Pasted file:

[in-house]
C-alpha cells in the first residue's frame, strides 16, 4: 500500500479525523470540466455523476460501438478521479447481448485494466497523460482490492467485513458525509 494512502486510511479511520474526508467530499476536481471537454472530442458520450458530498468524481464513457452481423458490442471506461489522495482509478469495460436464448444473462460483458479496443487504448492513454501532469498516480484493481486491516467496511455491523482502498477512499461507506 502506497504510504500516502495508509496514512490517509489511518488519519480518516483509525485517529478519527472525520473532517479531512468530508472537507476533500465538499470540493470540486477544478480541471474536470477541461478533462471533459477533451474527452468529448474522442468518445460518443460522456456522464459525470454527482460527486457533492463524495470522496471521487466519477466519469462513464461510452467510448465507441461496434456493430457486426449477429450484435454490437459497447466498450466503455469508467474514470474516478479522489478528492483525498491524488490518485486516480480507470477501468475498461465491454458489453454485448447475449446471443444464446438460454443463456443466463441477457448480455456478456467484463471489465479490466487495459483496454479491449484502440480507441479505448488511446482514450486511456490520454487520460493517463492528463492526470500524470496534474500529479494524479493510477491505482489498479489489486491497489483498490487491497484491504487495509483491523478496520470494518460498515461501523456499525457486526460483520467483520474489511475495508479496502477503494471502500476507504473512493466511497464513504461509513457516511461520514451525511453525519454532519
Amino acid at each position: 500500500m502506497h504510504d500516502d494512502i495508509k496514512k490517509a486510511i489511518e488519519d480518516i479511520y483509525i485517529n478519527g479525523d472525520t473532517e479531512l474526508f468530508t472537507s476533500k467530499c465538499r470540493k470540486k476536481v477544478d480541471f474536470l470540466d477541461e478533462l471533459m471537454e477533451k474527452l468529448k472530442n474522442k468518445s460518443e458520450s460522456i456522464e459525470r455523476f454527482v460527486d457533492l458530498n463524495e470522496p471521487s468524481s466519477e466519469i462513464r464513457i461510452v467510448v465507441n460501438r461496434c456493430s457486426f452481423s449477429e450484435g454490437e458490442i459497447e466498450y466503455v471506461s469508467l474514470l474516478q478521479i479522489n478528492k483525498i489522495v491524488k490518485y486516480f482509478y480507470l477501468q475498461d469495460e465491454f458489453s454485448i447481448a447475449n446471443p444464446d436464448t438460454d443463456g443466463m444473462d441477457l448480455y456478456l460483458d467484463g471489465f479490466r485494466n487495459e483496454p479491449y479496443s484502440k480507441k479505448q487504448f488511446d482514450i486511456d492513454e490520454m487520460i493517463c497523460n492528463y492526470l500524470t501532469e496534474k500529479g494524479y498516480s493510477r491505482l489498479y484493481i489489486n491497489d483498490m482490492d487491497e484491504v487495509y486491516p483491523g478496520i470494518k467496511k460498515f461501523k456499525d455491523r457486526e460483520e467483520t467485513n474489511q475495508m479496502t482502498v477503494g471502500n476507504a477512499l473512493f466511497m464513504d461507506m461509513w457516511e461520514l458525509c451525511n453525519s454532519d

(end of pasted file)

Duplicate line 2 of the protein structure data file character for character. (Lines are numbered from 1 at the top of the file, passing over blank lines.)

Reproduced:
C-alpha cells in the first residue's frame, strides 16, 4: 500500500479525523470540466455523476460501438478521479447481448485494466497523460482490492467485513458525509 494512502486510511479511520474526508467530499476536481471537454472530442458520450458530498468524481464513457452481423458490442471506461489522495482509478469495460436464448444473462460483458479496443487504448492513454501532469498516480484493481486491516467496511455491523482502498477512499461507506 502506497504510504500516502495508509496514512490517509489511518488519519480518516483509525485517529478519527472525520473532517479531512468530508472537507476533500465538499470540493470540486477544478480541471474536470477541461478533462471533459477533451474527452468529448474522442468518445460518443460522456456522464459525470454527482460527486457533492463524495470522496471521487466519477466519469462513464461510452467510448465507441461496434456493430457486426449477429450484435454490437459497447466498450466503455469508467474514470474516478479522489478528492483525498491524488490518485486516480480507470477501468475498461465491454458489453454485448447475449446471443444464446438460454443463456443466463441477457448480455456478456467484463471489465479490466487495459483496454479491449484502440480507441479505448488511446482514450486511456490520454487520460493517463492528463492526470500524470496534474500529479494524479493510477491505482489498479489489486491497489483498490487491497484491504487495509483491523478496520470494518460498515461501523456499525457486526460483520467483520474489511475495508479496502477503494471502500476507504473512493466511497464513504461509513457516511461520514451525511453525519454532519